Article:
If there's anything I hate, it's stereotypes and being labeled.
Chances are if you try to label me, I'll purposely do something absolutely opposite just to piss you off, because I'm just like that. I don't like to be limited, to be told, or for people to assume I'm a certain way.
I am surprising like that.
Anyway so awhile ago there was this article in the NY Times that talked about Mom bloggers, which has been discussed at length by numerous blogs (which I fully admit that I have not read. Or, at least not most of them. ) The consensus is that the article only perpetuated stereotypes and was, at best, dismissive of mom bloggers.
Of course being the gal I am, I couldn't help but also add my perspective.
Being one of the few Mom bloggers out of those I've met who is parenting a teenager (and one with a disability at that), I find myself in a unique position. The article clearly assumes that all Mom bloggers are those with little ones, who are being ignored while Mommy "builds her brand".
Wait there just a sec. Isn't our job to raise happy, healthy, productive, independent kids? Should mom be there at every waking second to respond to every single demand her children might have? What about when they are older? Shouldn't Mom still be there, but not be quite as involved? We've even coined a phrase for parents who are too involved in their kid's lives and criticize the Moms who can't have a life of their own. We talk about those helicopter parents and tell them they need to get a life, but then when Moms do, we say that they are neglectful?
How the hell is any Mom supposed to know what the balance is with all those mixed messages?
Parenting changes. As Jake grew, I found one day that he seriously didn't need me even remotely as much as he did when he was little, and I needed to get a life. Do something for ME.
I chose blogging because it's something I can do to flex my creative skills at home, it's free, and I can still be around to toss a load of laundry in or get dinner started. While our kids are important (obviously), Moms need to have an outlet just for them. They need connections, community, and someone to talk about this parenting gig with because sometimes it's hard, because it's a healthy thing to do.
I never hear of Dads being criticized for playing golf every Saturday, or having a guy's night out because wow, he's working so hard. He's the breadwinner, he needs a break. All you Moms that are out there have it so easy that your break should be your weekly trip to the grocery store.
I call bullshit on that one.
Well New York Times, Moms need a break too. There's many women who not only made blogging an outlet, but a creative way to help support their families. We should be celebrating their ingenuity, their creativity, their resourcefulness, not tell them they should just shut up and go back to parenting. Doing so is just sexist, plain and simple.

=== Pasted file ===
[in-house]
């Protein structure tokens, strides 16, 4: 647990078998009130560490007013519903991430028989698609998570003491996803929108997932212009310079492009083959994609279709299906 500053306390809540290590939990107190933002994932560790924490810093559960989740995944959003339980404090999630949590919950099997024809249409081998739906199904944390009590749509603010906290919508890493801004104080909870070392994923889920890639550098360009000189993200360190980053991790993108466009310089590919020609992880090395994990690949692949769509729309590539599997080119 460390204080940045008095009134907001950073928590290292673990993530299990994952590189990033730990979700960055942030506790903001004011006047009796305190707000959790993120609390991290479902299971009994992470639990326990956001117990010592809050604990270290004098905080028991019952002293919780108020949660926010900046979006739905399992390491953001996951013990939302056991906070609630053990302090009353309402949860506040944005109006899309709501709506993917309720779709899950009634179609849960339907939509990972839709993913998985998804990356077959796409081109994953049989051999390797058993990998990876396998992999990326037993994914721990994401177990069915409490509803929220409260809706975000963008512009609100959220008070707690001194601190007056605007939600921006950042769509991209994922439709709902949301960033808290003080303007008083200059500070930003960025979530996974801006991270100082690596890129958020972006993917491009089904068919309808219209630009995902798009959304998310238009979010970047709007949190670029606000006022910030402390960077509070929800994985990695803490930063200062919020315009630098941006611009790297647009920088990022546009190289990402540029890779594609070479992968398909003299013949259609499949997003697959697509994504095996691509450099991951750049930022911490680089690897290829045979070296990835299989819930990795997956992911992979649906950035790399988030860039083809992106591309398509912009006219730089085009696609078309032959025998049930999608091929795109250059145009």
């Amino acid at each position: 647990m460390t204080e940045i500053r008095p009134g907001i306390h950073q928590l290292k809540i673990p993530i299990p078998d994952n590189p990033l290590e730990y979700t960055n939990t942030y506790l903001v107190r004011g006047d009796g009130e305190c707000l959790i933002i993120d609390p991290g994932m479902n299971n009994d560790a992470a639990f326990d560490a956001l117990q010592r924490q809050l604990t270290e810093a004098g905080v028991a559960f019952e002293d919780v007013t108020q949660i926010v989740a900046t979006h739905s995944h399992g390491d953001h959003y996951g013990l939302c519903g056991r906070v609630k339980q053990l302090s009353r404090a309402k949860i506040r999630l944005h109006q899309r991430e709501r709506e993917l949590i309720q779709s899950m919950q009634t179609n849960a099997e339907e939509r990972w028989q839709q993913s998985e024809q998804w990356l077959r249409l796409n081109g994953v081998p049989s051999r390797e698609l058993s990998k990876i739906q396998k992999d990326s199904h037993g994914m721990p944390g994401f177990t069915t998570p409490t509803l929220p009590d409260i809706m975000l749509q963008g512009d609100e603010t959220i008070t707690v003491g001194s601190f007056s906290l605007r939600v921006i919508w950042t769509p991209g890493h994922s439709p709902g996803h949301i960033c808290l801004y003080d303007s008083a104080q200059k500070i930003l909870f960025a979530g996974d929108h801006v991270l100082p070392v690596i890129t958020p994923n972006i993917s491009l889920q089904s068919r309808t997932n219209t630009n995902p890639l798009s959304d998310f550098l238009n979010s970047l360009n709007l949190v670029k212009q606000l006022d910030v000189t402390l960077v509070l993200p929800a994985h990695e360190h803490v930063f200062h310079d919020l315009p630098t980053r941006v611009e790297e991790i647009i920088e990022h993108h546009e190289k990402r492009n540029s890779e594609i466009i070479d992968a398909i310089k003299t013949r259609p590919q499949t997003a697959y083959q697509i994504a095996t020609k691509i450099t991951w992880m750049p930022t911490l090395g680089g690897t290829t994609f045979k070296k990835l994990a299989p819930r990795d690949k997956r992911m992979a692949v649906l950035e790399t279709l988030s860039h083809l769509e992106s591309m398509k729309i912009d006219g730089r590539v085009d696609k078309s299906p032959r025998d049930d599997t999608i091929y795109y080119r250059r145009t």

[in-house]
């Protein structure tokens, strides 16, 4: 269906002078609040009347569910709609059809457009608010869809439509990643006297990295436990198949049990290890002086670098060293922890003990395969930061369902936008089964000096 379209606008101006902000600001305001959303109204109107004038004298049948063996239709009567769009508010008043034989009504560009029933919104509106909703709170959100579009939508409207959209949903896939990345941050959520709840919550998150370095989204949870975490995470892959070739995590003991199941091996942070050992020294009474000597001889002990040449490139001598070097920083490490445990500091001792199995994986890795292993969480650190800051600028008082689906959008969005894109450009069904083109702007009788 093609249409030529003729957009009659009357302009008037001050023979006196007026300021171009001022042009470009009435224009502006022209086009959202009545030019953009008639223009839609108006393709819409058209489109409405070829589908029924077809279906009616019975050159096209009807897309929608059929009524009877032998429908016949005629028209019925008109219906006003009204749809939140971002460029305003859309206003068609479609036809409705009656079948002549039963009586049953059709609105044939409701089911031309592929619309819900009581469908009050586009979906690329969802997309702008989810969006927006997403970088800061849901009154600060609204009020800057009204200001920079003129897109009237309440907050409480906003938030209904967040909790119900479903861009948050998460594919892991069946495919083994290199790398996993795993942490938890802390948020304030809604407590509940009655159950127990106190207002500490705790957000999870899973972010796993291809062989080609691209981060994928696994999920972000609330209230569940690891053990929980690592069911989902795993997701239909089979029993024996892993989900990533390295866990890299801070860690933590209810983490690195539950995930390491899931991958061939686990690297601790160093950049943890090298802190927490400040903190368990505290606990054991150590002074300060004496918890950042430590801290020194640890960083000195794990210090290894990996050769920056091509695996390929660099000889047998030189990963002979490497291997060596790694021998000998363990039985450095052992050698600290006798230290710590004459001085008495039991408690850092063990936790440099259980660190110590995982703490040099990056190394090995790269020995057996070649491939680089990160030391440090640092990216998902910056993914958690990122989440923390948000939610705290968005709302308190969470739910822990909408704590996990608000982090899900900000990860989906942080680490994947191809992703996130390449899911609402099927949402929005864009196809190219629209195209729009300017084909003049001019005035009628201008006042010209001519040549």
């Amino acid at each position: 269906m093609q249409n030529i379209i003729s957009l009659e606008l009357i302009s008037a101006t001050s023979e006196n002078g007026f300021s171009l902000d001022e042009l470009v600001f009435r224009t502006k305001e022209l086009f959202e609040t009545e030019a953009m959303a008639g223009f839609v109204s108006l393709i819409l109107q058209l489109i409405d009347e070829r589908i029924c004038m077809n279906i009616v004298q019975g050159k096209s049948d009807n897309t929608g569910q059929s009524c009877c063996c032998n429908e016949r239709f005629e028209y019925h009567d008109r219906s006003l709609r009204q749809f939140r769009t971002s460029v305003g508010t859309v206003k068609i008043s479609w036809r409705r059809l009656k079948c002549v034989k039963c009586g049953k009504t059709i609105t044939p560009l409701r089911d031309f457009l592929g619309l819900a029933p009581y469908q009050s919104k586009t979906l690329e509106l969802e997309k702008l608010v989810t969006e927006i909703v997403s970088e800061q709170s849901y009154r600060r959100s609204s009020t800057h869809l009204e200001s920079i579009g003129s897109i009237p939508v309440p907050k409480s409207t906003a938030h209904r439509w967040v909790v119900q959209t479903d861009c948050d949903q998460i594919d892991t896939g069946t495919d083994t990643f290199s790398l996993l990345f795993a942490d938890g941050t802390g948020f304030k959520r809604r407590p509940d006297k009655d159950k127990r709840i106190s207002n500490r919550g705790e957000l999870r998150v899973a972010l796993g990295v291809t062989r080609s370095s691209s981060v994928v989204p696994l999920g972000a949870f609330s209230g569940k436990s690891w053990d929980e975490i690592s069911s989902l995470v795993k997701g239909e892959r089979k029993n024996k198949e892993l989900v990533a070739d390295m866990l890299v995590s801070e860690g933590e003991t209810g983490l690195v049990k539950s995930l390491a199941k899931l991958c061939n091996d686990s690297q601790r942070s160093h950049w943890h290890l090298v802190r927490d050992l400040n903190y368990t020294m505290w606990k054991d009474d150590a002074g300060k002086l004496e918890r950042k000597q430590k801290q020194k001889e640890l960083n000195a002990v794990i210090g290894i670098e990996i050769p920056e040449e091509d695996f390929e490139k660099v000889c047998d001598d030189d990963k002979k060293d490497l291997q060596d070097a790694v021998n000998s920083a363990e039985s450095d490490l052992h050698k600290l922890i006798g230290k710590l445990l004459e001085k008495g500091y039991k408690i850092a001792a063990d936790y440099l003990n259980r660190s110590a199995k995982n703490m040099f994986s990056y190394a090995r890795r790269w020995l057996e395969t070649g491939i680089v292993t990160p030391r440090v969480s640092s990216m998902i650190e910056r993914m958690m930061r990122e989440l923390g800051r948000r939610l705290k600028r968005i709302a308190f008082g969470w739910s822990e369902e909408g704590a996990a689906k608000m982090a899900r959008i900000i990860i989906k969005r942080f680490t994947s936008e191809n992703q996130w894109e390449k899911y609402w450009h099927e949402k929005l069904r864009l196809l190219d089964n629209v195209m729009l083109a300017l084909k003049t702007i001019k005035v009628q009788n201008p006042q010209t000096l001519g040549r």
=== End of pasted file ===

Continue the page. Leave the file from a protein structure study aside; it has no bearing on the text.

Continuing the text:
Then there is the subject of pitches and perks that Mom bloggers are raking in. *cough* What the article fails to mention is that for every blogger that is getting one of those all expense paid trips, there are probably hundreds who don't see a pitch at all. I've been blogging for almost 4 years, and one of the latest pitches in my in box? An offer for a free book, in exchange for a review. Does that bother me? Not really. I'm not about the whole "building my brand" thing, or looking for some self validation. I was published long before I began blogging, and the money that I do make isn't from my blog, but rather free lance writing. It's not a huge amount either, but enough to buy a week's worth of groceries. Groceries that, in turn, become meals that I write about over at Recipes From the Cookie Jar and on Everything Mom. Meals that I work damn hard to research, put together, photograph, and write about. Sometimes I'm cooking and cleaning up when it's the last thing I feel like doing, and writing into the wee hours of the morning.
Yes, I believe I should be compensated for that. Not to be would be craziness.
Blogging has been a door, a creative outlet, or a resume of sorts. I have received freelance writing offers because of my blog. Should I get a pitch that I think something would interest my readers, I'll think about it. Am I going to chase companies for it? Likely not. I'm here to entertain, not to hock laundry detergent.
I can buy my own laundry detergent, thanks.
Besides, it's obvious that companies are more about pitching to the stereo typical mom blogger with small kids and not the ones with teens or special needs children. I'm realistic, too.
My last complaint is the insinuation that all we Moms talk about is frivolous, stupid things, like tutu making, of all things.
I dare you, NY Times, to say that to Parenting Magazine, Canadian Parents, Family Fun, Today's Parent, or Canadian Living, many of whom, have articles similar to a tutu making tutorial. There are lots of magazines out there who publish things that I think are stupid (looking at YOU, tabloids), but nobody takes a shot at them. No, it's those silly Mommies that need to shut up and stay at home because they just don't know anything, anyway.
Let me tell you, there are all kinds of brilliant, capable women out there who blog and I am fiercely proud to be part of their community. Having children doesn't make them suddenly not worth listening to. A bevy of children or none, stay at home or working outside of the home, homeschooling or public school, vegetarian or not, breastfeeding or bottle feeding, it doesn't matter.
We're women. We're writers.
Don't stick us in a box.